This sadly isn’t surprising, given what we know of implicit bias. But it’s a very striking demonstration of what all those CV studies have been telling us.
If you don’t believe that racism in the job market is real, then please read this article by Yolanda Spivey. Spivey, who was seeking work in the insurance industry, found that she wasn’t getting any job offers. But as an experiment, she changed her name to Bianca White, to see if employers would respond differently.
6 thoughts on “Change race, and watch the interview invitations flow in”
I have a Greek first name. That should help with philosophy departments.
Um, is it weird that I’m not sure what race either name is supposed to be? I always thought it funny that two unrelated black men in my high school class had the last name “White”. “Yolanda” sounds a little black, but “Spivey” could be anything. I wouldn’t have a clear guess about the race of someone sending in either CV, so maybe it was just a fluke or not otherwise race related?
Ah, I read the article. Apparently, the issue is that Monster.com was apparently somehow reporting the race to employers. But isn’t that illegal?
It’s not clear from the article whether it was the name change or the race change or both (probably it was both) that led to the change in job offers. Also, since this sort of general phenomena has already been documented by the CV studies alluded to, I don’t see why it’s worth wondering whether this was ‘just a fluke.’ That seems weird, to call into question whether the author was just totally misguided and wrong in her interpretation of the events she’s documenting. Even if the racial categories involved don’t seem obvious to you, why jump to the supposition that, “Hey maybe this chick doesn’t know what she’s talking about”?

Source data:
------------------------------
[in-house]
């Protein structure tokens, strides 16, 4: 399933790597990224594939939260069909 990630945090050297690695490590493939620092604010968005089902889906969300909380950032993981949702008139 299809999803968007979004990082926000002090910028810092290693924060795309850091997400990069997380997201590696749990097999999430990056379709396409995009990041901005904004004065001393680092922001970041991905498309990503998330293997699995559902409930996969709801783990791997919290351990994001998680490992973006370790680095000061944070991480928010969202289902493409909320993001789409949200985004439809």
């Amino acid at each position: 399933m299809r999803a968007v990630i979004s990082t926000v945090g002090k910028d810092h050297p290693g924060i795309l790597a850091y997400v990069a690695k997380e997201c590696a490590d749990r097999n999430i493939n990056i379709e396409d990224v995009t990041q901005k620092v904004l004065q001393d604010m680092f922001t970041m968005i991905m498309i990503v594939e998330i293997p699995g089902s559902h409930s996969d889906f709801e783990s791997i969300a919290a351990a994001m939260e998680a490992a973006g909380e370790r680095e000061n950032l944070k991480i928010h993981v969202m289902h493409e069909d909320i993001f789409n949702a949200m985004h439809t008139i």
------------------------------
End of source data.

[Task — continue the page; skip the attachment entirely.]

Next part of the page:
Could this have been a fluke? Ya, maybe. But given what we know from the other studies, probably not. So why is that a question worth asking in this situation?
I did a similar experiment in ’98 (before I came to philosophy). I was applying for jobs in a technical field, one in which there were very few women. I sent out 50 resumes with my first and last name – my first name revealing that I was a woman. I got 1 interview. Two months later I sent out an identical resume but with my first initial and last name to the same 50 places. I got 10 interviews. Anecdotal, yes. Fluke, maybe – but I doubt it. Too bad I can’t hide my gender with tenure track philosophy jobs!
Stacey, for just that reason I was wondering why it was worth posting the OP. As you say, we know all about this already.
I guess if the OP was worth posting, then questions about whether it really illustrates what it seems to illustrate are worth raising.
Comments are closed.